In response to the many requests for information about the terrible earthquake, I am sending you this brief overview of the situation.
1. As National Director of Caritas Pakistan I have just returned to Faisalabad after spending 5 hectic days in Islamabad-Rawalpindi to review the situation and organize the relief effort.
I will go back there on Monday after attending to certain pastoral duties and diocesan responsibilities during the weekend in Faisalabad. For me it is very time- consuming and tiring as I do not have a car and have to use public buses.
2. Caritas Pakistan is working closely with CRS (Catholic Relief Services). Our other Caritas partners (Deutscher Caritas, Secours Catholique, Cafod, Caritas Austria, Cordaid and many others ...) have also responded very quickly and with great concern and generosity. Other organizations like Church in Need, Manos Unidas (Spain) Missio-Aachen etc.. have also promised to help.
3. Our frontline office is in Rawalpindi, and we have now set up a Field Office in the town of Mansehra, about 100 kilometers further north of Rawalpindi. This town is closer to the affected area and suffered only light damage. From here our field staff will further distribute relief good to the affected areas.
4. There are hundreds of villages and small towns in the vast mountainous area that has been affected by the earthquake. Although the roads to the main towns have been cleared, the remote villages can only be reached by Helicopters. This can only be done by the Pakistan Army, UN and other big organizations. Every 5 or 10 minutes a helicopter is arriving in Islamabad with injured people. The hospitals of the city are full. This morning I visited two of the largest hospitals.
5. On the positive side, the people all over Pakistan are responding with great generosity. The President of the Pakistan Bishops' Conference, Archbishop L.J.Saldanha, immediately announced a donation of Rs. 500,000 (about US $ 8,500) for the President's Relief Fund on behalf of the Catholics of Pakistan.
6. Within Church circles, parish and youth groups are also collecting food, clothing and other useful articles. There are also a number of small Christian NGOs. But the big challenge is how to co-ordinate all these small initiatives, and to take and distribute these items to the people who are scattered in the mountain villages and valleys.
In Rawalpindi city I tried to organize these groups on 12th October at a meeting in the Christian Study Centre, an ecumenical centre for the promotion of Muslim-Christian dialogue. Our Caritas office in Rawalpindi will also facilitate and co-ordinate the efforts of the Local Church in Rawalpindi and elsewhere as there is no such effort on the diocesan level.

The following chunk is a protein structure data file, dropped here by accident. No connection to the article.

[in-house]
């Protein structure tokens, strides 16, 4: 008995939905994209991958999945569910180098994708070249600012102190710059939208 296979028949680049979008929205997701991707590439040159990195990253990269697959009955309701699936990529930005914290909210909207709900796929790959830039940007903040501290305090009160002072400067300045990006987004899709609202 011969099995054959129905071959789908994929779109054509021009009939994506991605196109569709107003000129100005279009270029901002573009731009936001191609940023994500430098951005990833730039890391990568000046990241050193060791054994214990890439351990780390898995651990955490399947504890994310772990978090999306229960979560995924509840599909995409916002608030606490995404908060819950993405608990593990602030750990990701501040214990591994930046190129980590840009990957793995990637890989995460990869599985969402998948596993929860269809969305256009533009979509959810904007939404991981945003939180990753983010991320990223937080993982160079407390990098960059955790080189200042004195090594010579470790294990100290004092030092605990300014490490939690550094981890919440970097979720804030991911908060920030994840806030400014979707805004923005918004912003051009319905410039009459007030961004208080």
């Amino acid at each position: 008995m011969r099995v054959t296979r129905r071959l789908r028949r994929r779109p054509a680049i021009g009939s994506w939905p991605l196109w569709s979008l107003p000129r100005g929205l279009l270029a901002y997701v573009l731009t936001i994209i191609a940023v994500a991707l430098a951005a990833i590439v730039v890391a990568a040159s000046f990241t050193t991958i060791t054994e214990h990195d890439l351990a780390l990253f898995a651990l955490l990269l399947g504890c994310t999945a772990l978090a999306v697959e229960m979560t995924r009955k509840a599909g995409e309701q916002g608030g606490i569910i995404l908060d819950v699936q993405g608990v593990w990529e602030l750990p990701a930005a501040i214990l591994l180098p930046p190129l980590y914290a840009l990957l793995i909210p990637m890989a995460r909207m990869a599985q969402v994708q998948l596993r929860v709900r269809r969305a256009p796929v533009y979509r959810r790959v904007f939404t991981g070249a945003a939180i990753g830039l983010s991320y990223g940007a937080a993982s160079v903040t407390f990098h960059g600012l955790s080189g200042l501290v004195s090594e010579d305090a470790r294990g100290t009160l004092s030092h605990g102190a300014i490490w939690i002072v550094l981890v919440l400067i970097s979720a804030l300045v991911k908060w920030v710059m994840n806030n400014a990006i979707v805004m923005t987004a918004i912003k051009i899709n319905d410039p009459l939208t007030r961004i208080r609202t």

7. At the same meeting I made it clear to the Protestant and Evalgelical groups present that this was not an occasion to proselytize or to preach to the suffering people. The Good Samaritan did not preach, he acted. Our love and concern is in itself a witness; it does not need to have an ulterior motive. Colonel Tressler, a retired Anglican army officer, fully supported me.
8. As the winter season begins to set in in the mountains, the immediate need is for Tents, Blankets and Warm Clothing. Tents are items not easily availble in the market. Caritas Germany is sending 2,200 tents which we will distribute as soon as they arrive. Cartas France (Secours Catholique) has already sent a Water Purification Plant which has been sent to the devastated city of Muzaffarabad, the capital of Pakistan-controlled Kashmir.
9. Although the earthquake-stricken area lies in the Diocese of Rawalpindi-Islamabad, there are very few Christians in this area. In the city of Abbottabad, about 70 kilometers north of Rawalpindi, there is a church, presbytery and resident priest, Fr. Inayat Patras. Fr. Inayat sought Caritas help to evacuate 15 Christian families from Muzaffarabad (80% destroyed) where the stench of corpses (still buried under debris) fills the air. These Christian families have been housed in the parish school in Abbottabad.
Also in Abbottabad, Fr. Miguel SDB, a Salesian priest working in Lahore, has arrived with a group of his students to set up "Don Bosco Village" for the people who are coming to the city from the villages. Another earthquake of 5.5 on the Richter scale was felt last night. People are leaving their damaged towns and villages in fear and coming to the cities. Caritas will help Fr. Miguel with tents and blankets to set up a Tent Village in Abbottabad.
9. As there are very few churches or Church-related structures in this area, the Christian community has not been not much affected. In Rawalpindi the building of St. Mary's High School has developed big cracks, which have rendered the building unsafe. Sister Eileen Daffy, the Principal of the school, has evacuated the building and accommodated the classes elsewhere. No other reports of serious damage to church, presbytery or other such buildings have been reported so far.
10. Fortunate that only a very few Christians have been affected (5 were killed in the apartment-block collapse in Islamabad), we are joining our Muslim brothers and sisters throughout the country to reach out to those in distress and in need. We have to reach out in Love and solidarity and give witness that ours is a God of love who cares for us in spite of all the tragedies and crosses we experience in our lives.
The prayers, condolences and help from so many Catholic organizations and individual friends is very much appreciated and a great support for us.
God bless you all.
Joseph Coutts (Bishop of Faisalabad)
N.B. CARITAS Pakistan will be sending out regular reports to Caritas Internationalis (Rome) and our other Caritas partners in every country. I hope you will be able to see these either on the internet or in the you